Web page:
Several readers have asked whether they can or should run their entire church music programme based on public-domain or other such copyright-free music.
The short answer - without looking at a church's particular needs and current repertoire is "yes, this is possible".
- For hymns, there is a wealth of public domain material - and this post from Nick Alexander explains many of the benefits of using it.
- Psalms can be a little more tricky. They don't appear to be well represented in the hymns published prior to 1922 (America) or more than 70 years since the versifier's(*) death (Europe). However the Music-for-Mass website provides one set of psalms and propers that are free-use "in church" - which appears to be broadly defined. And it's often possible to find a free-use setting of the psalm refrain, and use it with read verses.
So having established that a free-use-only programme is possible - is it a good idea? Obviously it is for a church which is cash-strapped and cannot even afford a church-copyright-licence. But most churches aren't in that situation. They have resources, which they want to steward wisely, and based on Christian principles. That need information to weigh up the costs and issues of free-use vs a widely-based music programme.
So why isn't a 100% free-use music programme a good idea?
- Using only public-domain and copyright-free materials may stop members of your congregation off from knowing the hymns currently used in other parishes in your denomination and/or churches in your area. This might not hurt you immediately - once you've learned enough public-domain material to pray the whole year through. But it will harm ecumenical relationships. And it will fracture the wider church community when people from neighbouring parishes cannot sing together in worship.
- It may make you seem old-fashioned. Of course this will come down to how you present the traditional hymns: there are very few that cannot be played in modern styles. But the sense may linger.
- If your church runs schools, then it may increase the gap between the religious music your children hear and sing in school vs in church.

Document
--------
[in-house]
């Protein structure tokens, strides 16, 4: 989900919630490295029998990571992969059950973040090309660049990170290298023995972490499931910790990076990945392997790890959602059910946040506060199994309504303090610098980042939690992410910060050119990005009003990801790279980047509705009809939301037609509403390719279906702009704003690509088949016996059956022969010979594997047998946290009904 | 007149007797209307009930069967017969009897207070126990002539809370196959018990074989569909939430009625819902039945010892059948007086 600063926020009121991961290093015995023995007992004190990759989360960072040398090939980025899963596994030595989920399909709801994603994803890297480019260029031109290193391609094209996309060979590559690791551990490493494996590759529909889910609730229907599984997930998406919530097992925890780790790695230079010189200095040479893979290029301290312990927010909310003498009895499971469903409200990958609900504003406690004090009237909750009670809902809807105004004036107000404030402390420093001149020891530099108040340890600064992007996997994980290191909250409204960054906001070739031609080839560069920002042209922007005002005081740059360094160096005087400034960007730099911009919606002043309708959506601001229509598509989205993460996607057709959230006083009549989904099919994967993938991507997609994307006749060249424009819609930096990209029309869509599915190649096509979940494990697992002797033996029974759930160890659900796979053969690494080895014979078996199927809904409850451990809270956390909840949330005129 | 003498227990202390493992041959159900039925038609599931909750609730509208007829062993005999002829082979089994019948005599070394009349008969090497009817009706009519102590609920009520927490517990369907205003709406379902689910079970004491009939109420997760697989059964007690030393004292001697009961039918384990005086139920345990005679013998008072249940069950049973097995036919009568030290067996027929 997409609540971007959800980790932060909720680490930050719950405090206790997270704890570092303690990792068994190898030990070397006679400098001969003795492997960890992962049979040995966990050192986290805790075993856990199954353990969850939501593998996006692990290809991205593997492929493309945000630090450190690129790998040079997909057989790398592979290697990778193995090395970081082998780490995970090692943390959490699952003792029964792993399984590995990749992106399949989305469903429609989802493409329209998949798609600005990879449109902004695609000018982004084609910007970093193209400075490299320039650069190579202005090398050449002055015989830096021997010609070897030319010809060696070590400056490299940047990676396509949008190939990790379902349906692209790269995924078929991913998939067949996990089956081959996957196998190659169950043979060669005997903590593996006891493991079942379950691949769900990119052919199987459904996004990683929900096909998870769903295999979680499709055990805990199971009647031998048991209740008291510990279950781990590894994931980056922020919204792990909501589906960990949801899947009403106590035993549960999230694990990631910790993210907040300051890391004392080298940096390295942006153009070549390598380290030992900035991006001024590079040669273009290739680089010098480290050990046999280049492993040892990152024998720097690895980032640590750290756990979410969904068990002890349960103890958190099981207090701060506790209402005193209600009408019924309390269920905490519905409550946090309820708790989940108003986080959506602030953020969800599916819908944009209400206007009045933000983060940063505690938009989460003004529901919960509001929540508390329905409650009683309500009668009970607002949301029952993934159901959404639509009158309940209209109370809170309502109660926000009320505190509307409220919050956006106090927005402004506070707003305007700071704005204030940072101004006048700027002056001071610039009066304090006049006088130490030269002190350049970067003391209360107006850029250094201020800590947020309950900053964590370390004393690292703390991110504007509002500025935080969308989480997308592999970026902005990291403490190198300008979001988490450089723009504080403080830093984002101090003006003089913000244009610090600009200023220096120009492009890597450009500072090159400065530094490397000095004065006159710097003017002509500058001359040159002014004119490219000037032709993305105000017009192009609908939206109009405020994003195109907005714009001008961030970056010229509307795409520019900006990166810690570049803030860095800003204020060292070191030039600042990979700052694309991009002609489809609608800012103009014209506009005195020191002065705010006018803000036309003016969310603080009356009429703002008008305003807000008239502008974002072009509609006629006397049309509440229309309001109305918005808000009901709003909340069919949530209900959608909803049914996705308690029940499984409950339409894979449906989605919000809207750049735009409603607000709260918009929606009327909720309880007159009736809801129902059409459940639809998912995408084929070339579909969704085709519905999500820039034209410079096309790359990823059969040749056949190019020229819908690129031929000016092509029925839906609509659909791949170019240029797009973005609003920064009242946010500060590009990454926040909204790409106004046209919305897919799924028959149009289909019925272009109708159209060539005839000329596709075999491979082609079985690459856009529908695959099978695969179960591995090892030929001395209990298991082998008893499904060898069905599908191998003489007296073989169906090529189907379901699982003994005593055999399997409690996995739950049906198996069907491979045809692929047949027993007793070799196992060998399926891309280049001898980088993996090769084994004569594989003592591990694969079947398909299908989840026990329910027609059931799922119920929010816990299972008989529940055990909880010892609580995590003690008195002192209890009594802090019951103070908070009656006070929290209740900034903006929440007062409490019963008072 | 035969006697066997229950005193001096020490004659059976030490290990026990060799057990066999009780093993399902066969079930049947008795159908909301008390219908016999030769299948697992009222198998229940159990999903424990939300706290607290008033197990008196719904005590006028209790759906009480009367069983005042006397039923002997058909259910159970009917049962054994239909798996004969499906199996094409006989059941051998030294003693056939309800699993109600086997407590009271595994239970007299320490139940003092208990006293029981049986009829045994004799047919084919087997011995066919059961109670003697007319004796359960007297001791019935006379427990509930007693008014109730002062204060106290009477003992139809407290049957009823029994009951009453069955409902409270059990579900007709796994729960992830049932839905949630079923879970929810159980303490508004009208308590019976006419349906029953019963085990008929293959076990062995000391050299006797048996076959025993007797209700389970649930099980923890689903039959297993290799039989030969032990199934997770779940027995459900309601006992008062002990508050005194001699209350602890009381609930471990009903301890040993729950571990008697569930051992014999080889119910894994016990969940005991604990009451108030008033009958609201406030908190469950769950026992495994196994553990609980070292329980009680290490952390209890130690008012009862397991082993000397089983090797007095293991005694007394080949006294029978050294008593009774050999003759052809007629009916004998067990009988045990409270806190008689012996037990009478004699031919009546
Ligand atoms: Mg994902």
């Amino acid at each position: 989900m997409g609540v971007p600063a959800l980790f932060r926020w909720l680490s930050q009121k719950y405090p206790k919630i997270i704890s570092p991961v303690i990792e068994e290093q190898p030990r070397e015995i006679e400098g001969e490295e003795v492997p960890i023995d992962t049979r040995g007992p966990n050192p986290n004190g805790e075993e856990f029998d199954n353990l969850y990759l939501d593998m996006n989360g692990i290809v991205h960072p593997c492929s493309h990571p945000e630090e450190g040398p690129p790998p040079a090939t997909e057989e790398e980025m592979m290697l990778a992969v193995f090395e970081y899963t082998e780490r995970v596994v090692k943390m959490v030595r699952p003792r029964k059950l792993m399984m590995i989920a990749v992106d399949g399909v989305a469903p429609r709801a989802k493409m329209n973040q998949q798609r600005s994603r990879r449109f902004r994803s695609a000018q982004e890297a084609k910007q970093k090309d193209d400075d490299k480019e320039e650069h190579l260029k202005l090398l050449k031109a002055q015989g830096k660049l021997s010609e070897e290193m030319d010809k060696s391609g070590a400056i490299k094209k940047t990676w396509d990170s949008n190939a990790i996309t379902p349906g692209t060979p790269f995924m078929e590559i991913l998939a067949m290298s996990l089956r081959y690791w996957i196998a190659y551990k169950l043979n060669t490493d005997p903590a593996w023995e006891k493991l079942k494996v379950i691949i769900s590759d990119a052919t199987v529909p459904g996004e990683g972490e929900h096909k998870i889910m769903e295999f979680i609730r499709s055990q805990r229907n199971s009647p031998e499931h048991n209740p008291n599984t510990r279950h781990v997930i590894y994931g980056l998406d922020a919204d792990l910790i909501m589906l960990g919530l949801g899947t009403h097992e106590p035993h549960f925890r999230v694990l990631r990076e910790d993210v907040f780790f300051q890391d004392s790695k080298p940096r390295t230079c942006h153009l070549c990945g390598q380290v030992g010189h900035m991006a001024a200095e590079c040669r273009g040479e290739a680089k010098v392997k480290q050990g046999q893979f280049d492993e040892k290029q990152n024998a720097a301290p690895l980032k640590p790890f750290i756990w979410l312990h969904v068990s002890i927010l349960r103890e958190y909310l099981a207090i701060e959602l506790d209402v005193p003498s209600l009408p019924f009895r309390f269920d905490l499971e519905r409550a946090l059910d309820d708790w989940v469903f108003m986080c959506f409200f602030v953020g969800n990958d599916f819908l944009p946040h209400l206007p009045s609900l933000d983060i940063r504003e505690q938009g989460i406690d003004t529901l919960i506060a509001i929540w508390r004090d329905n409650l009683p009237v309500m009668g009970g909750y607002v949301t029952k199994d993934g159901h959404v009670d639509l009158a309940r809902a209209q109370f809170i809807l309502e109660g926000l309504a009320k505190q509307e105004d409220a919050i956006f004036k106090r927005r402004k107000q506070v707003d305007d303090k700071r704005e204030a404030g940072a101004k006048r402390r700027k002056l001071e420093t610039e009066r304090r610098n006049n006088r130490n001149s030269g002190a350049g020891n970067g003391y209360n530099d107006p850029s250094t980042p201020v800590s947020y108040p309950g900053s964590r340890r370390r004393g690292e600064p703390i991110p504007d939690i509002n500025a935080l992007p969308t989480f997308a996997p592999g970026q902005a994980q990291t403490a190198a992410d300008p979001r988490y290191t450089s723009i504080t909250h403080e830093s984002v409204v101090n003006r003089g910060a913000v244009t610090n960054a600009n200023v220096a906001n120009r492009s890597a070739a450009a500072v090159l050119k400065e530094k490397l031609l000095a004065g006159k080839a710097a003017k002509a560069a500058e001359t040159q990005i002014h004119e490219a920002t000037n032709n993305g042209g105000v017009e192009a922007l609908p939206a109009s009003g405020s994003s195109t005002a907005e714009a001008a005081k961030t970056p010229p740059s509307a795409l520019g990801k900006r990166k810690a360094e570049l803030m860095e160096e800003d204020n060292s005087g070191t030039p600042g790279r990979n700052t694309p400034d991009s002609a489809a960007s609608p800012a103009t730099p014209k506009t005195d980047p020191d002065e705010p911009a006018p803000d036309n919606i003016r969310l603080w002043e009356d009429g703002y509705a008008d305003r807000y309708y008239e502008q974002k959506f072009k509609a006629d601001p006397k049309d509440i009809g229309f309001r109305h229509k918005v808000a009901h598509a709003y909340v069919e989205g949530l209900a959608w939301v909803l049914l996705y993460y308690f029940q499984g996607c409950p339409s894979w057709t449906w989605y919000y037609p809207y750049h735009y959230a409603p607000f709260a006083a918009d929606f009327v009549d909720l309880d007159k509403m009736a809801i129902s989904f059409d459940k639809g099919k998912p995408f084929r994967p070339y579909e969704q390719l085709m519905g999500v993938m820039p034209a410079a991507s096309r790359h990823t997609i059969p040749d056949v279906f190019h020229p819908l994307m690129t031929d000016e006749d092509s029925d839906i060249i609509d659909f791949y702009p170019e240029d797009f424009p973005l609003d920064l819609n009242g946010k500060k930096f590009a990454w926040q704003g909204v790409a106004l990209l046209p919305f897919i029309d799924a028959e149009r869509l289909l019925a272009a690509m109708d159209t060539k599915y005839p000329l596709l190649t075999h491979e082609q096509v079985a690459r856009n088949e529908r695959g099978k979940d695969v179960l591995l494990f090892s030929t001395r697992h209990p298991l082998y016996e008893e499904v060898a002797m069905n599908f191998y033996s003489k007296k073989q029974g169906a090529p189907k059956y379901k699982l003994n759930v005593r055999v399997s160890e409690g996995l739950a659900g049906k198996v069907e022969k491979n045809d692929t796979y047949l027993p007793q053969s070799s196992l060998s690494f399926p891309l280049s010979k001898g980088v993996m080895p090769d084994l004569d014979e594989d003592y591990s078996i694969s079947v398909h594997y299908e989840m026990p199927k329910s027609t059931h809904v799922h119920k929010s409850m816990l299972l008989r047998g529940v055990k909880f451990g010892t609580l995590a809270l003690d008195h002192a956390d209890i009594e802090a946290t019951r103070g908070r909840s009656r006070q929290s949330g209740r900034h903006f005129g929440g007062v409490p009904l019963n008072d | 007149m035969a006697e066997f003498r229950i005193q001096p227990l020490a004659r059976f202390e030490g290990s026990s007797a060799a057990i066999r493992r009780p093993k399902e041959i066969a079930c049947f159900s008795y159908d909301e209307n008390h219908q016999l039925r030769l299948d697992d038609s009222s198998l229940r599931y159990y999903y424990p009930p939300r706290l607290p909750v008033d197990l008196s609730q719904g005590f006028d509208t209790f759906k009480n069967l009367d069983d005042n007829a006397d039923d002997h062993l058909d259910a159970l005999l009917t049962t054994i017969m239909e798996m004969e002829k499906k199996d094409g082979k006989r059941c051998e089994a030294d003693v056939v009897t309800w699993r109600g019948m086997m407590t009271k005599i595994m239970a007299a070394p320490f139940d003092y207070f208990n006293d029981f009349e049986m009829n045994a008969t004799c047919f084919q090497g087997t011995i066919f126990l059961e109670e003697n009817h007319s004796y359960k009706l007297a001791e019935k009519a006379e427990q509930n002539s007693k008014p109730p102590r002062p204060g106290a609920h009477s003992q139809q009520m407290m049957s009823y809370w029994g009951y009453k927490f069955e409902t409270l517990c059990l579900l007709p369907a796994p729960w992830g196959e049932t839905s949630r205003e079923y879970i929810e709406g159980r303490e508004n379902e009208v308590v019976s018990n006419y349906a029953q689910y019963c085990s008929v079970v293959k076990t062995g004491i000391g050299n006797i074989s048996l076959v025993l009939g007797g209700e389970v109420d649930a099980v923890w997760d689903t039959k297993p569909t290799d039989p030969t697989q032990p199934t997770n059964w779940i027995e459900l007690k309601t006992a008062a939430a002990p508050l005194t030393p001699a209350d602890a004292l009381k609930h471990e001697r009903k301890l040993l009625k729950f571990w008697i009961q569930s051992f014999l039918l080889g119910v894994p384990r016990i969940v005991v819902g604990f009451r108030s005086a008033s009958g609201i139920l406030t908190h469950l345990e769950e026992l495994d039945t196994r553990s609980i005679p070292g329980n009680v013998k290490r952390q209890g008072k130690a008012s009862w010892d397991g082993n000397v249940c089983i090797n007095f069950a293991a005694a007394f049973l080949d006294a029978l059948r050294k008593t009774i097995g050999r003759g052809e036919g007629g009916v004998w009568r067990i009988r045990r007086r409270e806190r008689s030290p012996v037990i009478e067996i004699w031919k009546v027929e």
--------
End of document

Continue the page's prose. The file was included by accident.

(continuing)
- It may stop you from using new musical works that better reflect your current physical and cultural situation. For example, in the southern hemisphere it would stop you from using most of the newer Christmas carols which recognize that Christmas happens in summertime not wintertime.
- It's not a fair way to treat current composers
Throughout history, there have been artists who are called to reflect God's message in their time through lyrics and music. Telling them that we won't use their work unless they either die for 90 years, or let us use it for free, is not providing a these workers with just rewards for their labours.
Free-use materials, and in particular public domain hymns and religious songs are great to have as part of any musical programme. They are valuable for situations outside of worship-service-in-the-church-building, where you may need a performance licence to even sing a modern hymn. And they're great for small budget-strapped churches that simply cannot afford anything else
But if your church has budget for staff, buildings and heating, then it's difficult to justify not committing at least some of your resources to "modern" music, of whatever genre, to use alongside the copyright-free hymn selections.
(*) There are interesting legal arguments about the exactly copyright status of settings of biblical texts which were translated by one publisher, and then put into verses by someone else. But most churches haven't the time or energy to follow these: they simply need worship resource material they can use without worrying about the legalities.